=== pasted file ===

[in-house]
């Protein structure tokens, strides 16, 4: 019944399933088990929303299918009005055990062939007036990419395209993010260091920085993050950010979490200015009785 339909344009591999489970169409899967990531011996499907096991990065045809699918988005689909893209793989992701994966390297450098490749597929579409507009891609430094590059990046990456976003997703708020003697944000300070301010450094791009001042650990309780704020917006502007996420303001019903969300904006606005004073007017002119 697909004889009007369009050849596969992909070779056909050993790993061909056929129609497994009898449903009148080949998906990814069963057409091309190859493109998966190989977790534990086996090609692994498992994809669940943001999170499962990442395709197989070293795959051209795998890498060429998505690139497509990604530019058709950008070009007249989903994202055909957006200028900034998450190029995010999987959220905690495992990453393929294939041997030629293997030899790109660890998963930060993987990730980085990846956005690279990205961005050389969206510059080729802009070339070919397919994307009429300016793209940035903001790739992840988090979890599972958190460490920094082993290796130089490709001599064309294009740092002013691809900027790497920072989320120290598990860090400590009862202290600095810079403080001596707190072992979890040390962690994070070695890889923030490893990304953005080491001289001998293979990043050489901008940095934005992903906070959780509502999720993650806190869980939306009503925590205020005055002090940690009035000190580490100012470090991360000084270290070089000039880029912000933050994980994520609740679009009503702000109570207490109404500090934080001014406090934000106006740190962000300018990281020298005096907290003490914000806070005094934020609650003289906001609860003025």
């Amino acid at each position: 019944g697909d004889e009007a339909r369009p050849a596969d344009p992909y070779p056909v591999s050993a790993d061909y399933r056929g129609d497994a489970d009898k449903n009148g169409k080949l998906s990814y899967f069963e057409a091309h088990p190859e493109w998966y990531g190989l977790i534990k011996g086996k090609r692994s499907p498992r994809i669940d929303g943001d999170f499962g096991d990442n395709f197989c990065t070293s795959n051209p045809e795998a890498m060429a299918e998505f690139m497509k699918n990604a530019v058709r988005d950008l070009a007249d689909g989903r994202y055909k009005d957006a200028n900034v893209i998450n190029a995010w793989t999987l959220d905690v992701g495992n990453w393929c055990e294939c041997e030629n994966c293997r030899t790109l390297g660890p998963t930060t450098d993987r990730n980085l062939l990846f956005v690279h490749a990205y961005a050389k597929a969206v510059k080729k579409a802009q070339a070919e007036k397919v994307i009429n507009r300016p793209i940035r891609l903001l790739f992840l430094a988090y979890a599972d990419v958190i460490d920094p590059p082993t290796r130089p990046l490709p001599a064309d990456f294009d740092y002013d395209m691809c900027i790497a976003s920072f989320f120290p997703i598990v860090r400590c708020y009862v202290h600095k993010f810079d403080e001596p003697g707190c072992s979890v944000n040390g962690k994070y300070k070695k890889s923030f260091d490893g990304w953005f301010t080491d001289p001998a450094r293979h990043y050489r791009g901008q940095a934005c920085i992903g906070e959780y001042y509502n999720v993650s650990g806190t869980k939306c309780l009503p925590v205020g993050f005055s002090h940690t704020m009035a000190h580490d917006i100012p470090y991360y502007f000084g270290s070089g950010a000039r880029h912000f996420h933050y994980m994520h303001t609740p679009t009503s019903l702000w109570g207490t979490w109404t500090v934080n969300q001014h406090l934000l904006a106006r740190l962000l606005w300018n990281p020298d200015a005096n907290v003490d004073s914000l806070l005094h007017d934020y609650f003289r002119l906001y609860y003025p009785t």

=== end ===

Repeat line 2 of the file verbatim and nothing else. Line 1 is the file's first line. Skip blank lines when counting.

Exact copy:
């Protein structure tokens, strides 16, 4: 019944399933088990929303299918009005055990062939007036990419395209993010260091920085993050950010979490200015009785 339909344009591999489970169409899967990531011996499907096991990065045809699918988005689909893209793989992701994966390297450098490749597929579409507009891609430094590059990046990456976003997703708020003697944000300070301010450094791009001042650990309780704020917006502007996420303001019903969300904006606005004073007017002119 697909004889009007369009050849596969992909070779056909050993790993061909056929129609497994009898449903009148080949998906990814069963057409091309190859493109998966190989977790534990086996090609692994498992994809669940943001999170499962990442395709197989070293795959051209795998890498060429998505690139497509990604530019058709950008070009007249989903994202055909957006200028900034998450190029995010999987959220905690495992990453393929294939041997030629293997030899790109660890998963930060993987990730980085990846956005690279990205961005050389969206510059080729802009070339070919397919994307009429300016793209940035903001790739992840988090979890599972958190460490920094082993290796130089490709001599064309294009740092002013691809900027790497920072989320120290598990860090400590009862202290600095810079403080001596707190072992979890040390962690994070070695890889923030490893990304953005080491001289001998293979990043050489901008940095934005992903906070959780509502999720993650806190869980939306009503925590205020005055002090940690009035000190580490100012470090991360000084270290070089000039880029912000933050994980994520609740679009009503702000109570207490109404500090934080001014406090934000106006740190962000300018990281020298005096907290003490914000806070005094934020609650003289906001609860003025």